18 Sep Organizing Rebellion Symposium: Non-State Armed Groups’ Organizational Structures–Some Thoughts and Inquiries
[Ezequiel Heffes is a Thematic Legal Adviser for Geneva Call and a Lawyer at the University of Buenos Aires School of Law. The views expressed here are the author’s own and do not necessarily reflect those of Geneva Call. This is the latest post in the co-hosted symposium with Armed Groups and International Law on Organizing Rebellion.]
Although the nature, organization and structure of non-State armed groups (NSAGs) are issues of increasing concern, in particular due to the participation of these entities in the majority of armed conflicts (here, at 19), their place and regulation in international law still remains insufficiently explored. Two explanations serve to justify this situation. First, the law applicable upon NSAGs is part of public international law, which has always been State-centric in nature; and second, from a methodological perspective, this category of actor encompasses a variety of entities with different features, goals and even international organizations. While some may have (or have had) strong individual leaders, such as Joseph Kony in the Lord’s Resistance Army (LRA) in Uganda, Foday Sankoh in the Revolutionary United Front (RUF) of Sierra Leona, or John Garang in the Sudan People’s Liberation Movement/Army (SPLA/M), others may be more dispersed and decentralized (here, at 39). Furthermore, NSAGs may fight against foreign military occupation, to remove or replace existing governments, to become an independent State, to promote a religious agenda, or act from purely economic incentives (at 11). Identifying and categorizing NSAGs’ common constitutive elements has proven to be a rather difficult task, in particular for international lawyers.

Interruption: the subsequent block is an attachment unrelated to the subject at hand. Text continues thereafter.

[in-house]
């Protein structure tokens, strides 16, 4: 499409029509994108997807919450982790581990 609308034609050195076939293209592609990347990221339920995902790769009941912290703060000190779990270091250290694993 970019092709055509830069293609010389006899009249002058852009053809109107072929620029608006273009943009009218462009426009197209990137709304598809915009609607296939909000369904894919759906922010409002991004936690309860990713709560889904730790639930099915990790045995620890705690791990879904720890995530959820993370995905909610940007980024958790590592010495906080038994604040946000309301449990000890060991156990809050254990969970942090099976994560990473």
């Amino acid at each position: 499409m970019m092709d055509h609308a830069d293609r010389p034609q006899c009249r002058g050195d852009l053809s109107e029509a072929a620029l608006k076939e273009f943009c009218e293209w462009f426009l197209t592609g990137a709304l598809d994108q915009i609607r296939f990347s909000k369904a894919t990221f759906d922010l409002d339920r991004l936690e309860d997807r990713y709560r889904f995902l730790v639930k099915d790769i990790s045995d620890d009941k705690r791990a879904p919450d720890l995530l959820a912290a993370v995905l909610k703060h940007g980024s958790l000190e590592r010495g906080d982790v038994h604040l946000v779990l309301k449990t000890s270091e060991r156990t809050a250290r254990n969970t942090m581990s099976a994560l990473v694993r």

It is therefore a great merit of Tilman Rodenhäuser to address some of these challenges, offering a thorough analysis through the lens of an international legal scholar and practitioner. The book, which is based on the author’s Ph.D. thesis defended at the Graduate Institute in Geneva, aims at clarifying what degree of organization NSAGs should have to fall under international humanitarian law (IHL), international human rights law (IHRL) and international criminal law (ICL). “Very limited consideration has been given”, Rodenhäuser correctly asserts, “to the question of whether having a degree of organization sufficient to invite obligations in one field of law would also signify a sufficiently organized non-state entity in another field” (at 7). By inquiring into the organization requirement, its origins, codifications, interpretations and the ways in which it has been applied by different institutions and bodies, Rodenhäuser’s goal is to
set out an understanding of the requisite degree of organization of non-state parties to an armed conflict that is, on the one hand, sufficiently broad to apply to existing as well as future conflicts, and, on the other hand, precise enough to provide guidance for practitioners and judges engaged in conflict classification (at 5).